Unfortunately, there are many Christians who claim to believe in Sola Scriptura, but who either misapply or abuse it. Firstly, Sola Scriptura does not mean that one’s private interpretation of Scripture is valid, and that we can dispense with Church Tradition. Rather, it means that Church Tradition informs us on what the correct interpretation of the Word of God is, insofar as it agrees with it.

For example, people who affirm women’s ordination, or who deny the indissolubility of marriage, misapply Sola Scriptura, since they exalt their private interpretation of the Scriptures over and above the way the ancient church universally interpreted the Bible passages that contain these topics (1Tim 2:11–12; Mk 10:11–12). Church Tradition complements Scripture, not the other way around.

Secondly, Sola Scriptura does not mean that everything in the Bible is clear (2Pt 3:16). Rather, it means that the Bible is clear enough for a person to believe in Jesus and thereby come to salvation (2Tim 3:14–15). In the book of Hebrews and Ephesians, St Paul declares the Word of God to be “living and active” (Heb 4:12) and the “sword of the Spirit” (Eph 6:17), because it is the means by which the Holy Spirit creates faith in our hearts (1Cor 12:3; 1Thes 1:5; Rom 10:17). Christians still need to interpret passages properly by looking at the textual and historical contexts, the original languages, and Church Tradition, all of which is part of “rightly handling the word of truth” (2Tim 2:15).

The Benefits of Sola Scriptura

Sola Scriptura ultimately protects the church from powerful or influential figures who would lead it astray by promoting or implementing false doctrines, or by exalting manmade traditions to the level of God’s Word, and making one’s salvation dependent upon obeying them (Mk 7:6–13; Col 2:16). Throughout history, false prophets have arisen from within Christ’s church, just as Jesus said would happen (Mat 7:15–16; 24:10–11), and have committed terrible atrocities in God’s name.

However, Sola Scriptura can be used to clearly show who true Christians are, and who false prophets are, for the false prophets act against God’s Word (Mat 7:21; 1Tim 6:3–4; 1Jn 4:2–3). Using Sola Scriptura faithfully, Christians can also rebuke and silence any false teacher who would arise and attempt to lead God’s people astray, by showing clearly how their teachings contradict God’s infallible Word (Gal 1:8–9), just as the Lord Jesus powerfully refuted the Devil by using the Scripture’s authority (Mat 4:3–4).

The Early Church Fathers on Sola Scriptura

Tertullian of Carthage (c. A.D. 160–235) [in defending the truth of the Trinity against the heretic Praxeas]2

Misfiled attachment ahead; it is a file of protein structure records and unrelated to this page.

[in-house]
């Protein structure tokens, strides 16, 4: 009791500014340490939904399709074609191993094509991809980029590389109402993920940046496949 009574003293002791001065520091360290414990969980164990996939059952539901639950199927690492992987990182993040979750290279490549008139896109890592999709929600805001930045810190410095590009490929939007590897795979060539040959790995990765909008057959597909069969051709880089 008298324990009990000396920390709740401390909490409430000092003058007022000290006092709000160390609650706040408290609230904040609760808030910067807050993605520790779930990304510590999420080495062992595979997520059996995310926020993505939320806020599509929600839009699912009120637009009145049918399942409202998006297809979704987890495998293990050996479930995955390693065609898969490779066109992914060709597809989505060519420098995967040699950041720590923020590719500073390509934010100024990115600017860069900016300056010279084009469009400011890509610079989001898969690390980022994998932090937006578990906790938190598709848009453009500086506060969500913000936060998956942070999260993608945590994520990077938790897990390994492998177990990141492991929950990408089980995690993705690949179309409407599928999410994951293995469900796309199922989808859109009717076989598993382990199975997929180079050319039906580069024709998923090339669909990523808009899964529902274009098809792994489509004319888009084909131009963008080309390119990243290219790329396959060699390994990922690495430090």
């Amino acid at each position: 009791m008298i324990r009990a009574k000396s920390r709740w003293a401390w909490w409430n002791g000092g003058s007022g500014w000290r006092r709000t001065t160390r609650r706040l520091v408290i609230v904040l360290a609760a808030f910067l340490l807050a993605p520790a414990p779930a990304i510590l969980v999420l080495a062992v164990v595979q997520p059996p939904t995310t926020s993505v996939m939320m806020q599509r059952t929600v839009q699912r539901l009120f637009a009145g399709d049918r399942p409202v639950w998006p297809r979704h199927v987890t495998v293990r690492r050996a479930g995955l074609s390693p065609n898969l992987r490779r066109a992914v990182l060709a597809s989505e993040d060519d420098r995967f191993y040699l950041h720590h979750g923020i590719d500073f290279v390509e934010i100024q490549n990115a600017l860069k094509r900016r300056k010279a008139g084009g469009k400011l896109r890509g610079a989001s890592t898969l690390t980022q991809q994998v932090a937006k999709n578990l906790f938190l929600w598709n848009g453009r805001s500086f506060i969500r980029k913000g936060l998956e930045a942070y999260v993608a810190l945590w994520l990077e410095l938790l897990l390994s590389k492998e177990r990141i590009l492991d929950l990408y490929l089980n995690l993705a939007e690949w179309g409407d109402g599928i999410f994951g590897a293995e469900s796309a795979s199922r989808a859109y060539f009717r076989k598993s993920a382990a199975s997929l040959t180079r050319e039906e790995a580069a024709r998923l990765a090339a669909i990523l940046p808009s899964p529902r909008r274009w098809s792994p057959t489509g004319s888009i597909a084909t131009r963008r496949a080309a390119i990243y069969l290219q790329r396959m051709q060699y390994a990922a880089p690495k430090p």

It will be your duty, however, to adduce your proofs out of the Scriptures as plainly as we do, when we prove that He made His Word a Son to Himself. . . . All the Scriptures attest the clear existence of, and distinction in (the Persons of) the Trinity, and indeed furnish us with our Rule of faith. (Against Praxeas, 11)

Irenaeus of Lyons (d. A.D. 202)

We have learned from none others the plan of our salvation, than from those through whom the Gospel has come down to us, which they did at one time proclaim in public, and, at a later period, by the will of God, handed down to us in the Scriptures, to be the ground and pillar of our faith. (Against Heresies, 3.1.1)

Athanasius of Alexandria (A.D. 296–373) [After outlining the books of the Bible, Athanasius wrote]

These are fountains of salvation, that they who thirst may be satisfied with the living words they contain. In these alone is proclaimed the doctrine of godliness. Let no man add to these, neither let him take ought from these. For concerning these the Lord put to shame the Sadducees, and said, ‘Ye do err, not knowing the Scriptures.’ And He reproved the Jews, saying, ‘Search the Scriptures, for these are they that testify of Me.’ (Festal Letter 39, 6–7)

Augustine of Hippo (A.D. 354–430)

For the reasonings of any men whatsoever, even though they be [true Christians], and of high reputation, are not to be treated by us in the same way as the canonical Scriptures are treated. We are at liberty, without doing any violence to the respect which these men deserve, to condemn and reject anything in their writings, if perchance we shall find that they have entertained opinions differing from that which others or we ourselves have, by the divine help, discovered to be the truth. I deal thus with the writings of others, and I wish my intelligent readers to deal thus with mine. (Augustine, Letters, 148.15)

See Also

Notes

  1. McCain et al., ‘Concordia: The Lutheran Confessions,’ 509.
  2. All of the early Church Father quotes here were taken from the Master’s Seminary article “Sola Scriptura and the Church Fathers”, found at <https://blog.tms.edu/sola-scriptura-and-the-church-fathers>.

Bibliography

Busenitz, Nathan, 9 June 2015. Sola Scriptura and the Church Fathers. The Master’s Seminary. Accessed on 7 November 2021. https://blog.tms.edu/sola-scriptura-and-the-church-fathers.

McCain, Paul Timothy, Edward A. Engelbrecht, Robert C. Baker, and Gene Edward Veith, eds. Concordia: The Lutheran Confessions. Saint Louis: Concordia Publishing House, 2006.

Share on facebook
Share on twitter
Share on whatsapp
Share on email